Throughout the various Avengers series, Clemens’ influence was considerable. On the early videotaped series, he had just been an occasional writer. After the Honor Blackman series, he was offered a job as general videotape producer-director at ABC Television. He turned this down when he was offered a job as script editor and associate producer on the new filmed Avengers series starring Diana Rigg.
“What they wanted,” he explains, “was someone who knew The Avengers and knew film and I was the only person who was qualified.”
Today he has no regrets about turning down the producer-director job. “If I’d produced and directed on tape, I could be sitting with Sydney Newman now. (Former Head of Drama at ABC and the BBC.) Sydney was a brilliant man but didn’t make any impact internationally. The thing about getting involved in something that was very successful internationally was that I could go to Hollywood four years later and people had heard of me and knew what I’d done.
“I don’t hold a great brief for America. But unfortunately, as we have no film industry, if you want something to be done these days, you have to think of America as the mecca of film-making. It’s sad. I mean, five years ago, I wanted to make Britain the Hollywood of television product – which it could easily be if you could find anybody who’s willing to take a chance. And it’s not much of a chance.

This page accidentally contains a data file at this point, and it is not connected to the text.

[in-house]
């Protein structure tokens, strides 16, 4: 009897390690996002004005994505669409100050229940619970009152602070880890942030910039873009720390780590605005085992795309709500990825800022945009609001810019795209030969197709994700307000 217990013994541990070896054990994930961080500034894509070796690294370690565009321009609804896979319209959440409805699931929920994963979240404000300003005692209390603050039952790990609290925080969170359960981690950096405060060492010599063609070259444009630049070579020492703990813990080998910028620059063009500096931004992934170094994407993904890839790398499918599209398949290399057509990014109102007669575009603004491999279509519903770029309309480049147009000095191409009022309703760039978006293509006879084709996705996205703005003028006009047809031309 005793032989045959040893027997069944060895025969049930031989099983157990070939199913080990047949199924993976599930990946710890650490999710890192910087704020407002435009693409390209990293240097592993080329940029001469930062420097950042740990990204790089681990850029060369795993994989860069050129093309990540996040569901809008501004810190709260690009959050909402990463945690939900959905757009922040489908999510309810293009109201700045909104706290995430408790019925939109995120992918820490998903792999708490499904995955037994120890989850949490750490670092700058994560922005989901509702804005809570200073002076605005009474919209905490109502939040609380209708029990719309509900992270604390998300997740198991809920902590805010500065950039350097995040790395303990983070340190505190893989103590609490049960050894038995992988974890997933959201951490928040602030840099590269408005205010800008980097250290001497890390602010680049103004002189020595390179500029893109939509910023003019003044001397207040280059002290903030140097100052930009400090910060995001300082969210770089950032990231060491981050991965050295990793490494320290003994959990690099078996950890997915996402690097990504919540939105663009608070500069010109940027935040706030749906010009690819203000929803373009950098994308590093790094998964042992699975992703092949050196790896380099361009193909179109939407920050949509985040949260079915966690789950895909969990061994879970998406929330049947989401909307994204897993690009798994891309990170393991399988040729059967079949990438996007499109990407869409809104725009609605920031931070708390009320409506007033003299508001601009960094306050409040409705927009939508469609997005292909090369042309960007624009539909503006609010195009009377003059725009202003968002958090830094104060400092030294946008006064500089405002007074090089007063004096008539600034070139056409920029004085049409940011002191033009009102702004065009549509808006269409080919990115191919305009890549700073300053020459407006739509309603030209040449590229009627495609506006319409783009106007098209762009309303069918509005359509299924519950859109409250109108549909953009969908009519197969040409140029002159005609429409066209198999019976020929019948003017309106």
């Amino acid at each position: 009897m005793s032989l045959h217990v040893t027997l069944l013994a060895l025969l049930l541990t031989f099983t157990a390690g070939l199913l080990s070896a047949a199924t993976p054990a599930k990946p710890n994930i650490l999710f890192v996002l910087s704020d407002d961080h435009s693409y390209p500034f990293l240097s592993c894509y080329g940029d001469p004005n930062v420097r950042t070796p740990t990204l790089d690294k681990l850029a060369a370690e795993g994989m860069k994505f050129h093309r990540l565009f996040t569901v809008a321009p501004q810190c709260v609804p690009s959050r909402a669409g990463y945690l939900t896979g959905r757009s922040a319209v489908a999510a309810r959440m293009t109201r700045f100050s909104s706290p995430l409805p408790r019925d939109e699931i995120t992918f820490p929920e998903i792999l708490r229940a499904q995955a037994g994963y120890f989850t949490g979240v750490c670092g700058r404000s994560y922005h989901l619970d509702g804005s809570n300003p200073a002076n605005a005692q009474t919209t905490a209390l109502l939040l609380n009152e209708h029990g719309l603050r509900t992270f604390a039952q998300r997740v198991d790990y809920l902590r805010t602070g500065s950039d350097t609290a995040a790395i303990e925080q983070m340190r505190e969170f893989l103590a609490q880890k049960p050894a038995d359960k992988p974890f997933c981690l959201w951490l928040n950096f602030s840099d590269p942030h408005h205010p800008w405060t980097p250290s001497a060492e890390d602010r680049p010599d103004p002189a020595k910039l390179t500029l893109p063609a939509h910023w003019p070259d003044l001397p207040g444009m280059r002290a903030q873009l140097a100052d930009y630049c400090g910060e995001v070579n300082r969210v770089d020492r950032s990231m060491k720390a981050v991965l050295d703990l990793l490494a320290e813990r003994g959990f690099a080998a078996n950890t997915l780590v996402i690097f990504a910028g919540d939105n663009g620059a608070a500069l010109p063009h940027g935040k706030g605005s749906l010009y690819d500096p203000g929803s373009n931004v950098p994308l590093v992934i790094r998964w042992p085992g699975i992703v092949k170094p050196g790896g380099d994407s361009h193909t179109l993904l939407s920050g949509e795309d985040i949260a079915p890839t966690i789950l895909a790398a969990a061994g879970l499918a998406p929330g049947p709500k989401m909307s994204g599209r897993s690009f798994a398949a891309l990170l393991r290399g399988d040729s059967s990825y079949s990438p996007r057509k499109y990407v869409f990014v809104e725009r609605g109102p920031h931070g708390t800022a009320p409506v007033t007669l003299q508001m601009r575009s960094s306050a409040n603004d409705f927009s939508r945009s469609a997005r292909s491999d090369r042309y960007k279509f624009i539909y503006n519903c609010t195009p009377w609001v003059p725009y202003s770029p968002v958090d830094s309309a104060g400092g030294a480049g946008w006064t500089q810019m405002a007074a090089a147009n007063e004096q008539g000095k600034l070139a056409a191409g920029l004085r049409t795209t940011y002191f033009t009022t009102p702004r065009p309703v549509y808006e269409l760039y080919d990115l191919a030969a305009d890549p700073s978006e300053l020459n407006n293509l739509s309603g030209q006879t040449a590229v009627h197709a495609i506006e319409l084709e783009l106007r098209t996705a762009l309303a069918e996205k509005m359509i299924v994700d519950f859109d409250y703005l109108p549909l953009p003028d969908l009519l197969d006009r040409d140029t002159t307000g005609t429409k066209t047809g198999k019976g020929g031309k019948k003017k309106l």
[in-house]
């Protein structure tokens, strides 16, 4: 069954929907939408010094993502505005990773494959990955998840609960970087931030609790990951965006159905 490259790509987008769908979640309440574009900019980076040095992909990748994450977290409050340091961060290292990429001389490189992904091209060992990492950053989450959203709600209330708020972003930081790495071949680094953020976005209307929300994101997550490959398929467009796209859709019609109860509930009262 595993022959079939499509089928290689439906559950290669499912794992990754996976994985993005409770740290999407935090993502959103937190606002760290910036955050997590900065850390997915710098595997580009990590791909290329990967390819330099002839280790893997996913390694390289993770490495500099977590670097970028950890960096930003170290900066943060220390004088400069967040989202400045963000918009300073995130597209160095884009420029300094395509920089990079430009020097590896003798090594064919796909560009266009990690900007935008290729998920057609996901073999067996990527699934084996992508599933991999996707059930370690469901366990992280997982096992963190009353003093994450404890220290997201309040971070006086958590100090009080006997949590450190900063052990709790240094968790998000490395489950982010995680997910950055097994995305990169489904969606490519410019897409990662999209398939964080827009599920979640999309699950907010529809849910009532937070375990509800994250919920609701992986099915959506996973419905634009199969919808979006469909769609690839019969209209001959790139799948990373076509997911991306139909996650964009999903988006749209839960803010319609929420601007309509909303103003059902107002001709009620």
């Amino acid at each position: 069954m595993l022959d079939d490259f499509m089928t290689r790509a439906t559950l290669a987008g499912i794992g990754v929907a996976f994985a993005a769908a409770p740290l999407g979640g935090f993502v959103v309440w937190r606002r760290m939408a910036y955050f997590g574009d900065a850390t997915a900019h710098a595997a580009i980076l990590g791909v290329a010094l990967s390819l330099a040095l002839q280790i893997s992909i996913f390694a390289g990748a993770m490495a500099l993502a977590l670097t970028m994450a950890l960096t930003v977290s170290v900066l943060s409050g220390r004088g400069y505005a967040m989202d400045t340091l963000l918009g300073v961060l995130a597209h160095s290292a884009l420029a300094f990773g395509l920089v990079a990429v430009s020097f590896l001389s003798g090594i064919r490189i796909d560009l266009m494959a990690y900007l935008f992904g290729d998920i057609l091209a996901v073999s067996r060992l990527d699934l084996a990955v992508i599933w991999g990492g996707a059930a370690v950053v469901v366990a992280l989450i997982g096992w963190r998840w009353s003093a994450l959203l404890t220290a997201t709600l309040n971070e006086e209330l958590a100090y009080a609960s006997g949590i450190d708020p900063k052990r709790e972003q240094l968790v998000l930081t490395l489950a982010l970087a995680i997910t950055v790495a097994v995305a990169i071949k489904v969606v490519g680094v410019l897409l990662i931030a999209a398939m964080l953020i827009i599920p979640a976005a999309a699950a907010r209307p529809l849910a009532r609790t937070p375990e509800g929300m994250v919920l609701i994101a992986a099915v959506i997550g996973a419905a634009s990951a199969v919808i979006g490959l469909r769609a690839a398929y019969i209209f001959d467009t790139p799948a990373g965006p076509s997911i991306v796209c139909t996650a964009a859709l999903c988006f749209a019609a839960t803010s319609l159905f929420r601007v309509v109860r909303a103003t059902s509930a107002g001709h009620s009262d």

“If you’re a millionaire and I say to you Give me a million pounds and I’ll invest it in television product, you might not do a Jaws, you might not make £50 million, but you wouldn’t lose your million. I don’t just mean The New Avengers. Almost anything. I don’t think anything I’ve written has been transAtlantic, but they’ve always sold internationally and I don’t just mean America. Thriller has sold in 90 countries and The Avengers has sold in something like 120 and The Professionals is selling. I don’t think indigenous success (in Britain) means quite so much. It means people in the local pub like you, but it restricts you ultimately.”
One reason Clemens’ work has always sold internationally is probably because he writes strong plots and, if he has to be pigeonholed at all as a writer, he could be called a ‘plot’ man.
“Yes,” he says, “I suppose I am a plot man. Of late, I’ve tried to be more, but I am a plot man. I think that’s fair. I’ve never pretended I’m a brilliant writer, but I can think up 400 plots today, if you want them, and some will be quite new.”